In the Amer­i­ca of the 1850s, one of the world’s most famous nov­els saw the light of day. Amid South­ern slav­ery, author Har­ri­et Beech­er Stowe lit a fire of abo­li­tion­ism that swept across the coun­try and, accord­ing to some beliefs, even prompt­ed the Civ­il War of 1861. Her 1852 nov­el, Uncle Tom’s Cab­in, was born into a momen­tous era. Not only did the nov­el lit­er­ar­i­ly fol­low the birth hours of the New York Times and Moby Dick, but it also inten­si­fied the polit­i­cal con­flicts between the North­ern states unit­ed in the Union and the Con­fed­er­ate South­ern states. The con­flicts were caused, on the one hand, by the elec­tion of Abra­ham Lin­coln as pres­i­dent and, on the oth­er, by the con­tro­ver­sy over the econ­o­my of slav­ery in the South­ern states. Only two years ear­li­er, the Fugi­tive Slave Act had been passed, which ensured that slaves who had escaped to the North­ern states had to be ‘returned.’ 

Stowe’s nov­el was an anti-slav­ery nov­el; its intent was to appeal to the morals of whites—fostering hope that slav­ery would be abol­ished. At the time of Uncle Tom’s pub­li­ca­tion, African-Amer­i­cans were pro­hib­it­ed from edu­cat­ing them­selves, from learn­ing to read or write. For those who did edu­cate African-Amer­i­cans, severe penal­ties fol­lowed. Con­se­quent­ly, edu­ca­tion and the pres­tige and aspi­ra­tions that came with it were legal­ly reserved for whites. Ini­tial­ly enshrined in law, this belief grad­u­al­ly seeped into soci­ety and nat­u­ralised into a blan­ket judge­ment: an African-Amer­i­can who was lit­er­ate or oth­er­wise showed char­ac­ter traits which did not agree with com­mon law behaved ‘white.’ Para­dox­i­cal­ly, the African-Amer­i­can com­mu­ni­ties were not immune from adapt­ing this judgement.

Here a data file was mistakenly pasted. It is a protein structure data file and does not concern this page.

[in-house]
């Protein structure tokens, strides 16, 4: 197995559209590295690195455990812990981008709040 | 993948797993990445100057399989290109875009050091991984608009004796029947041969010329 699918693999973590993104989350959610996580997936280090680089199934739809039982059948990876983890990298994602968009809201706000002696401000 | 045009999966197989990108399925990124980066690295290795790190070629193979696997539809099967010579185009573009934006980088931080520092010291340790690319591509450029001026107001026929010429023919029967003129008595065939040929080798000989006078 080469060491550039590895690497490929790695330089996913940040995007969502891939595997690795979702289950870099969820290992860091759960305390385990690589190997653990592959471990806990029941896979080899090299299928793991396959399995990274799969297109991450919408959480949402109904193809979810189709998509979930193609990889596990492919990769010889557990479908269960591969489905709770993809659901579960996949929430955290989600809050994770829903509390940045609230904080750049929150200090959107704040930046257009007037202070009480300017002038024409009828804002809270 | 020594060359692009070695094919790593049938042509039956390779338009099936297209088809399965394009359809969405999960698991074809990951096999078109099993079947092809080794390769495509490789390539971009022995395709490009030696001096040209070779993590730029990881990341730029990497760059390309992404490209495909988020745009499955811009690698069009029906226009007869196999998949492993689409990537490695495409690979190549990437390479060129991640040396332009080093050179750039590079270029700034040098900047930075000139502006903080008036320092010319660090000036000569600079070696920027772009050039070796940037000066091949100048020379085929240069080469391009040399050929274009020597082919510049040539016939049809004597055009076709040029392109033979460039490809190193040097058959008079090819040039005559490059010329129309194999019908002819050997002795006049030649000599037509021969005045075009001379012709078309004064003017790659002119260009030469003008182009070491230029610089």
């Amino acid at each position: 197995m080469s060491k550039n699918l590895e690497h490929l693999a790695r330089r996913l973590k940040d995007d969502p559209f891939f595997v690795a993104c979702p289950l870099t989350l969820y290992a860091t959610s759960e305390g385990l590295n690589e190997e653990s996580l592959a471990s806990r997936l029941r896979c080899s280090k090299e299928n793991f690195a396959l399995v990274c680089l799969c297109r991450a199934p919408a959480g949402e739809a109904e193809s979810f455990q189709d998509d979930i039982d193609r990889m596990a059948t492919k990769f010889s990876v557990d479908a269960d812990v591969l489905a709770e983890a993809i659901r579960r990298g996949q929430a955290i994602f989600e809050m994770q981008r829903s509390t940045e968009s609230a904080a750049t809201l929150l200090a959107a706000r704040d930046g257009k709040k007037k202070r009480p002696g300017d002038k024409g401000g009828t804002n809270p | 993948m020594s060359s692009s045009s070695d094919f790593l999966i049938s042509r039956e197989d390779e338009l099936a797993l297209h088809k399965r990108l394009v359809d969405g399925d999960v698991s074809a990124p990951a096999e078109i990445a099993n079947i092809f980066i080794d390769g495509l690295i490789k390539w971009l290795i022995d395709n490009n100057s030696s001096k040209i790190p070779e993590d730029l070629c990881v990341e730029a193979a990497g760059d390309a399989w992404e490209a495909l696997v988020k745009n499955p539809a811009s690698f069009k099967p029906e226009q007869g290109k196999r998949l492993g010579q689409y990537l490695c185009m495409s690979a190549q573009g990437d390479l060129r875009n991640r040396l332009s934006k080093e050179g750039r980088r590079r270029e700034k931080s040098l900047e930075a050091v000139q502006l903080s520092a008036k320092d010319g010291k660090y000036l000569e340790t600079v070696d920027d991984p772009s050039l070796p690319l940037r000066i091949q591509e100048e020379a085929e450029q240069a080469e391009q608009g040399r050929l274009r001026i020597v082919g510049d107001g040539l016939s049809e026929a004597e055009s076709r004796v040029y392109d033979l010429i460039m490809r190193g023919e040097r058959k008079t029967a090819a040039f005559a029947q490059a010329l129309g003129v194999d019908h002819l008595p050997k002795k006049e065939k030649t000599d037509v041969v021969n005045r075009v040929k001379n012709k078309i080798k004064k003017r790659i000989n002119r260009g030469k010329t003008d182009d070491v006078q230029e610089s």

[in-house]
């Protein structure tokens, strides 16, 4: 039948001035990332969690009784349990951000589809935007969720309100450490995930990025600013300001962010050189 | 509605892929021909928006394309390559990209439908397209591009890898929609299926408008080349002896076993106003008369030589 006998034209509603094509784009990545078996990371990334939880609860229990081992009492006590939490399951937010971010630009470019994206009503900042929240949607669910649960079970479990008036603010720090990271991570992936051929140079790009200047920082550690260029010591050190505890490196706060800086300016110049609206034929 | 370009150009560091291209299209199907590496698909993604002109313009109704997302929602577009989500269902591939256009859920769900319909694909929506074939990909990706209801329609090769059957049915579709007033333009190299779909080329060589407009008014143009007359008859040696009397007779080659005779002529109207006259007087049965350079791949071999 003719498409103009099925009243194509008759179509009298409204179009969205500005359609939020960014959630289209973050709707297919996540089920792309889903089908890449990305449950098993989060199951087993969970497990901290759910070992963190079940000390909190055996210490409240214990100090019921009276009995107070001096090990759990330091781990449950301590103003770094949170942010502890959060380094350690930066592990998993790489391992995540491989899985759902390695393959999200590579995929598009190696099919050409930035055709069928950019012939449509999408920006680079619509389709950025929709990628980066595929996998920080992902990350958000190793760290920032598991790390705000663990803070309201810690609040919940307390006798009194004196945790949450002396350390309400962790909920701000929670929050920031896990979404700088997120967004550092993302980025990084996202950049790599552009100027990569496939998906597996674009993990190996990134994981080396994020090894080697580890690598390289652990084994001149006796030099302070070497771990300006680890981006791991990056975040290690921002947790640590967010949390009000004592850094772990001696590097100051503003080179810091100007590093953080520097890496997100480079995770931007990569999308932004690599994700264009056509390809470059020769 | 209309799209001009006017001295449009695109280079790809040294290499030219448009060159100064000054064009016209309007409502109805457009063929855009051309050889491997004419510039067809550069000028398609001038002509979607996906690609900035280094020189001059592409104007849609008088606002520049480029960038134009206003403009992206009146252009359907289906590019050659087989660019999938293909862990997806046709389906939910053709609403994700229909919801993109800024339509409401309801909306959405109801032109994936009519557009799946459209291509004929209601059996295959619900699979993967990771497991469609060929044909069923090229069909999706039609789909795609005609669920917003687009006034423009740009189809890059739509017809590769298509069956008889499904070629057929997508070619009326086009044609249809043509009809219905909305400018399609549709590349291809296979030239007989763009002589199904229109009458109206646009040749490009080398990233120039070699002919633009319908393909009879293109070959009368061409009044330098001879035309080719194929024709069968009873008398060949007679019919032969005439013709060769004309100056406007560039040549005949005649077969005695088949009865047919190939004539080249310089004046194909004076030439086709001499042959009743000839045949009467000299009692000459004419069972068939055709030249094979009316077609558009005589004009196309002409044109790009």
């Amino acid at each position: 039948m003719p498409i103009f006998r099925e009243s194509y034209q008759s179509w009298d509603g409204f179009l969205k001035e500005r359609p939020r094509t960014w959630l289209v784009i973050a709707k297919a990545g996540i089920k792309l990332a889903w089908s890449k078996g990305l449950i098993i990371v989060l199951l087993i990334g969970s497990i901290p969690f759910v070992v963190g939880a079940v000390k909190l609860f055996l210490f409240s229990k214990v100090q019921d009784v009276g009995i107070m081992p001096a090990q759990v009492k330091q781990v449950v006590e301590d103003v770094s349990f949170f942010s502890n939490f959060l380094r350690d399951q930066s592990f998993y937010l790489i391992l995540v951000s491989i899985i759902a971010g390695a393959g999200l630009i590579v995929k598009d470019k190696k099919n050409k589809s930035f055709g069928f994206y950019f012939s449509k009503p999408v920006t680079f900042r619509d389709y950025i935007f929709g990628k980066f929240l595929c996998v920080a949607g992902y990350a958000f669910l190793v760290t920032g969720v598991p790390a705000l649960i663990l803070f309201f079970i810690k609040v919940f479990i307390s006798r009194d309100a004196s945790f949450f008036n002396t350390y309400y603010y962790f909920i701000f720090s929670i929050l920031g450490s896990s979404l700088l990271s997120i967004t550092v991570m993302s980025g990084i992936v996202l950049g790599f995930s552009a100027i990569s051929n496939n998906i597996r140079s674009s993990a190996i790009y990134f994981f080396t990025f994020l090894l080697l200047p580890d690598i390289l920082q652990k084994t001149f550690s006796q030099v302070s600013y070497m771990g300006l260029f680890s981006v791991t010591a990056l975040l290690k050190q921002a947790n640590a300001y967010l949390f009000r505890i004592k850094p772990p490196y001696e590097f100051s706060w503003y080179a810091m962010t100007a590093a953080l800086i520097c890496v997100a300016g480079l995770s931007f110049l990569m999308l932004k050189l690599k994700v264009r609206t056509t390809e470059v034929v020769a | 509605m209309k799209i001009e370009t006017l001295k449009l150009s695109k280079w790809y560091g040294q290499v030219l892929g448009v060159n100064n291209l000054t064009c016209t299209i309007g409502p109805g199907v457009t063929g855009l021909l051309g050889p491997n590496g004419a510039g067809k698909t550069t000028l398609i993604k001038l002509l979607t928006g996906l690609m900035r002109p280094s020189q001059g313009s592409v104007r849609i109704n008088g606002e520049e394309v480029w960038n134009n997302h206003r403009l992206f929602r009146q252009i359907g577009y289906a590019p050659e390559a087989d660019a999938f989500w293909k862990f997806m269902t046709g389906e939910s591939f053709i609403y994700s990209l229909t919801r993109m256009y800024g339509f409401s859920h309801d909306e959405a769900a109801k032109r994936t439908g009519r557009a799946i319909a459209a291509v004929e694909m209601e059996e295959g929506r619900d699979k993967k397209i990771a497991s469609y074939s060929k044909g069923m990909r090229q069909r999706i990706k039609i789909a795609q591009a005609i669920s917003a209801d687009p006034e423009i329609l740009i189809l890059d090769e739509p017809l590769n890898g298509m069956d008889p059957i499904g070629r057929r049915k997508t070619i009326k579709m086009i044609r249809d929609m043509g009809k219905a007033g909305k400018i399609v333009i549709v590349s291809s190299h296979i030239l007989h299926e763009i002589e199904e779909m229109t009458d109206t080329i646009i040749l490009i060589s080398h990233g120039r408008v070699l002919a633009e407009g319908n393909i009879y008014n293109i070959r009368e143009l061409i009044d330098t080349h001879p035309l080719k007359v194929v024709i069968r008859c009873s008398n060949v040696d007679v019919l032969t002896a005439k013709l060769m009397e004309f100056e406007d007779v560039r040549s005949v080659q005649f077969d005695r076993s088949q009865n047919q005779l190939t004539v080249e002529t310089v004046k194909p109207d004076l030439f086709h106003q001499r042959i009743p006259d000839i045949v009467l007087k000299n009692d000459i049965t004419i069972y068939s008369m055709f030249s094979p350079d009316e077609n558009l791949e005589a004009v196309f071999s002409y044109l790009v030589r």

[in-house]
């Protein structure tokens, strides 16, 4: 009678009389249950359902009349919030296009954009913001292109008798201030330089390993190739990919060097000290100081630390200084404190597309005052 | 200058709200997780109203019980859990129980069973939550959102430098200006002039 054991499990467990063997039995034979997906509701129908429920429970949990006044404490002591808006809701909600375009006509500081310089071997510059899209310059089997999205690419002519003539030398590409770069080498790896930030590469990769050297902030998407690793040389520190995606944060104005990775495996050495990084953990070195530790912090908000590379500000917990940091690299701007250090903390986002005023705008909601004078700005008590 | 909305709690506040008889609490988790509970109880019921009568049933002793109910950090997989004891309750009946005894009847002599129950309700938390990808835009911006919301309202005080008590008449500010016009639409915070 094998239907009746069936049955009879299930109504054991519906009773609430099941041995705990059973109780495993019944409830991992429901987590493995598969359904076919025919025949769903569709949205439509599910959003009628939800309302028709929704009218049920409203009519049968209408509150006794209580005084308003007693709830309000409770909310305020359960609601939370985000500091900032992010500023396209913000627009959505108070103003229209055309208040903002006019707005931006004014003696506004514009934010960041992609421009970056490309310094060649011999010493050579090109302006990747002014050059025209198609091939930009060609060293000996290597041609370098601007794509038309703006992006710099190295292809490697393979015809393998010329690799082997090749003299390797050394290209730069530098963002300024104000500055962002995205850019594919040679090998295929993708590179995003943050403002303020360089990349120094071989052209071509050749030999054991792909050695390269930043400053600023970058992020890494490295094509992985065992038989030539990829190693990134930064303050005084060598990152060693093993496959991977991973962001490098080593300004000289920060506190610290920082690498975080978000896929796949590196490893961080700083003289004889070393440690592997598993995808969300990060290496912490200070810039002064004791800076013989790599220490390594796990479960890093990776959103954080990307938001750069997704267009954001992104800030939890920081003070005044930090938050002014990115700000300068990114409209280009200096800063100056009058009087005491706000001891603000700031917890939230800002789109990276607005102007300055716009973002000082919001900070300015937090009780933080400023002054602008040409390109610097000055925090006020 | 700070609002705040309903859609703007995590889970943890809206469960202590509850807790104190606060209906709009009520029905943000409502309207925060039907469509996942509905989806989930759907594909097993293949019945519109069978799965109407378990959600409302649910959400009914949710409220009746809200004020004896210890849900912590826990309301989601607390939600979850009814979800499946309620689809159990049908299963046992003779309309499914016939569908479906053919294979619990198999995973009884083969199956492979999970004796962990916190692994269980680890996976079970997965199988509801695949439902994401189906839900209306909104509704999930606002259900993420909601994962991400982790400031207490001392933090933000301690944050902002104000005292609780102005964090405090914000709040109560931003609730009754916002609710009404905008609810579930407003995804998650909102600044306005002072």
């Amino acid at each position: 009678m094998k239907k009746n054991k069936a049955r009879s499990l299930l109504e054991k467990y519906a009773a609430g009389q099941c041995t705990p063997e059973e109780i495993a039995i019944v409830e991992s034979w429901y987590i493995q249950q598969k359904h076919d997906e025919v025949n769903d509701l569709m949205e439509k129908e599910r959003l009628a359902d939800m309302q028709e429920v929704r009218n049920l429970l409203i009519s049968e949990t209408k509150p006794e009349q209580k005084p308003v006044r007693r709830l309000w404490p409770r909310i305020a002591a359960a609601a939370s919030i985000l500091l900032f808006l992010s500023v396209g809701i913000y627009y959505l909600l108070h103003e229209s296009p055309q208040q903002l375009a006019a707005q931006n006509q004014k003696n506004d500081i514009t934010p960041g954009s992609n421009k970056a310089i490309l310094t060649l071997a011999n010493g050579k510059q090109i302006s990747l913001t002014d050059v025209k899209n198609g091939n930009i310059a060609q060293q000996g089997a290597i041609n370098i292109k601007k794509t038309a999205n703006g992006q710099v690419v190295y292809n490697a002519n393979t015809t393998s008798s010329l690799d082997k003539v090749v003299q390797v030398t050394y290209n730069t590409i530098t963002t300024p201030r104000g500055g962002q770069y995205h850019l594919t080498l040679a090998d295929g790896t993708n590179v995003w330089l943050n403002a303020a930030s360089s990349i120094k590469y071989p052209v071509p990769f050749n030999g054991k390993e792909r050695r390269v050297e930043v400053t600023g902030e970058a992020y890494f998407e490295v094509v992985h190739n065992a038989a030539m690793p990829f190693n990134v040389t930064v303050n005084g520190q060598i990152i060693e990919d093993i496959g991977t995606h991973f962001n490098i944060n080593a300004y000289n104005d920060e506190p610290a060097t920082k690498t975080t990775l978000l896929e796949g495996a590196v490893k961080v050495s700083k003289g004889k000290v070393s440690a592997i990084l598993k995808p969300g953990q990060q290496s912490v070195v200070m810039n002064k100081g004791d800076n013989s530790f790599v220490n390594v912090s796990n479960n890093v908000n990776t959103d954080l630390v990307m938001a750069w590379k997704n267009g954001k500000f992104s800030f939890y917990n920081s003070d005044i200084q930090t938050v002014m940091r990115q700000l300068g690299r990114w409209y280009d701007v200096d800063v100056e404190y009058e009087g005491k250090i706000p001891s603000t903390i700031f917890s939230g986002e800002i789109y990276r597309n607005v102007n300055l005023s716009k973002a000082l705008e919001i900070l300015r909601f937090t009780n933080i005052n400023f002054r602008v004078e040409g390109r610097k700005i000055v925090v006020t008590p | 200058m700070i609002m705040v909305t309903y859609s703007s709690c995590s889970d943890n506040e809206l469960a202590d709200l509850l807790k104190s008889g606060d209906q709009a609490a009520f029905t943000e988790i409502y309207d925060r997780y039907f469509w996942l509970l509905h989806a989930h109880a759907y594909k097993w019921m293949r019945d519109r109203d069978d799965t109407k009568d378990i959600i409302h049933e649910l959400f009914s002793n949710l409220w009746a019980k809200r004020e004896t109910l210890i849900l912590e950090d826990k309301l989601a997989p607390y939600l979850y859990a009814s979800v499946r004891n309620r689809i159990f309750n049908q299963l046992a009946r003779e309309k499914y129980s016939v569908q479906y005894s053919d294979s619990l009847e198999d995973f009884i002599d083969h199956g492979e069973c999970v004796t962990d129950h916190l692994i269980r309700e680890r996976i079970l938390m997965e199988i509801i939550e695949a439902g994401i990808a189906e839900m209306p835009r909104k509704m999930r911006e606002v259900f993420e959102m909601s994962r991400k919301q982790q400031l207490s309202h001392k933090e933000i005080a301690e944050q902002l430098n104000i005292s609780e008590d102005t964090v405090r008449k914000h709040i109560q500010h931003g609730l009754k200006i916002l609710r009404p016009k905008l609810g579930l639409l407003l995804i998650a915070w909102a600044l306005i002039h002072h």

Stowe’s pro­tag­o­nist was con­ceived by her as a hero who stood up to fierce mas­ters and died pro­tect­ing his own. He was to be an icon of pride and strength, of loy­al­ty and faith. But opin­ions on the char­ac­ter Uncle Tom dif­fered, some argu­ing that at many points in the nov­el Uncle Tom sub­mits to his white mas­ters, tries to befriend them and some­times favours them over his fam­i­ly.1 Oth­ers point out that the count­less plays that fol­lowed the book grad­u­al­ly cast the char­ac­ter in a bad light.2 The fol­low­ing decades would not oblit­er­ate the solid­i­fi­ca­tion of Uncle Tom as a dero­gat­ing by-name. They would how­ev­er intro­duce two key fig­ures in African-Amer­i­can eman­ci­pa­tion, one of which rose to fame fac­ing strong oppo­si­tion by his own peo­ple: Book­er T. Wash­ing­ton, the South’s assim­i­la­tion­ist con­cil­ia­tor and his coun­ter­part, W.E.B. Du Bois. 

Abolition, Segregation and Booker T. Washington

The Civ­il War last­ing from 1861 to 1865 came and went. After the North­ern states were vic­to­ri­ous over the South, the lat­ter was incor­po­rat­ed back into the Union. Slav­ery was abol­ished through­out the States, and mil­i­tary, eco­nom­ic and cul­tur­al Recon­struc­tion was ini­ti­at­ed. But the next can­cer was already grow­ing in the South. One to which the offi­cial abo­li­tion of slav­ery was a thorn in the side, and which aimed to con­tin­ue oppress­ing new­ly freed African-Amer­i­cans despite their adju­di­cat­ed civ­il rights anchored in the 14th and 15th amendments.